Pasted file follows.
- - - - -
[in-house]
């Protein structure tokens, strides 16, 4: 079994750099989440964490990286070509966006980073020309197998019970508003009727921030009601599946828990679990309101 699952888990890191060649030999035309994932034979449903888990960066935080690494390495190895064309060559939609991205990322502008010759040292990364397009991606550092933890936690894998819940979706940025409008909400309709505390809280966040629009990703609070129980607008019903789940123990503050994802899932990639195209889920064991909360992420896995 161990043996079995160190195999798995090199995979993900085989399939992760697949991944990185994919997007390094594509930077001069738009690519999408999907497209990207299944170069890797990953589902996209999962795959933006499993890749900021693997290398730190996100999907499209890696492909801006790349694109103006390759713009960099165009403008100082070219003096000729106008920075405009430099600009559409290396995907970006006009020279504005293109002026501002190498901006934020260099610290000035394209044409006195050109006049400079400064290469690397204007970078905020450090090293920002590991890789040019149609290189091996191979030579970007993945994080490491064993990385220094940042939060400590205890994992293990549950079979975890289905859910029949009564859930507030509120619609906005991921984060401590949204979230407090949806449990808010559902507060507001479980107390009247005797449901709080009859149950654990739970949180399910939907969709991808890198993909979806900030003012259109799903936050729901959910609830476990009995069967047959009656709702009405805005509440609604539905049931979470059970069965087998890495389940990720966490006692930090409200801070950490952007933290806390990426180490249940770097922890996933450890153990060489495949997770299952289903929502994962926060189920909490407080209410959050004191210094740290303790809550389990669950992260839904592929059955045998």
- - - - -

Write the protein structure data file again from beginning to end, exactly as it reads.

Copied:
[in-house]
């Protein structure tokens, strides 16, 4: 079994750099989440964490990286070509966006980073020309197998019970508003009727921030009601599946828990679990309101 699952888990890191060649030999035309994932034979449903888990960066935080690494390495190895064309060559939609991205990322502008010759040292990364397009991606550092933890936690894998819940979706940025409008909400309709505390809280966040629009990703609070129980607008019903789940123990503050994802899932990639195209889920064991909360992420896995 161990043996079995160190195999798995090199995979993900085989399939992760697949991944990185994919997007390094594509930077001069738009690519999408999907497209990207299944170069890797990953589902996209999962795959933006499993890749900021693997290398730190996100999907499209890696492909801006790349694109103006390759713009960099165009403008100082070219003096000729106008920075405009430099600009559409290396995907970006006009020279504005293109002026501002190498901006934020260099610290000035394209044409006195050109006049400079400064290469690397204007970078905020450090090293920002590991890789040019149609290189091996191979030579970007993945994080490491064993990385220094940042939060400590205890994992293990549950079979975890289905859910029949009564859930507030509120619609906005991921984060401590949204979230407090949806449990808010559902507060507001479980107390009247005797449901709080009859149950654990739970949180399910939907969709991808890198993909979806900030003012259109799903936050729901959910609830476990009995069967047959009656709702009405805005509440609604539905049931979470059970069965087998890495389940990720966490006692930090409200801070950490952007933290806390990426180490249940770097922890996933450890153990060489495949997770299952289903929502994962926060189920909490407080209410959050004191210094740290303790809550389990669950992260839904592929059955045998």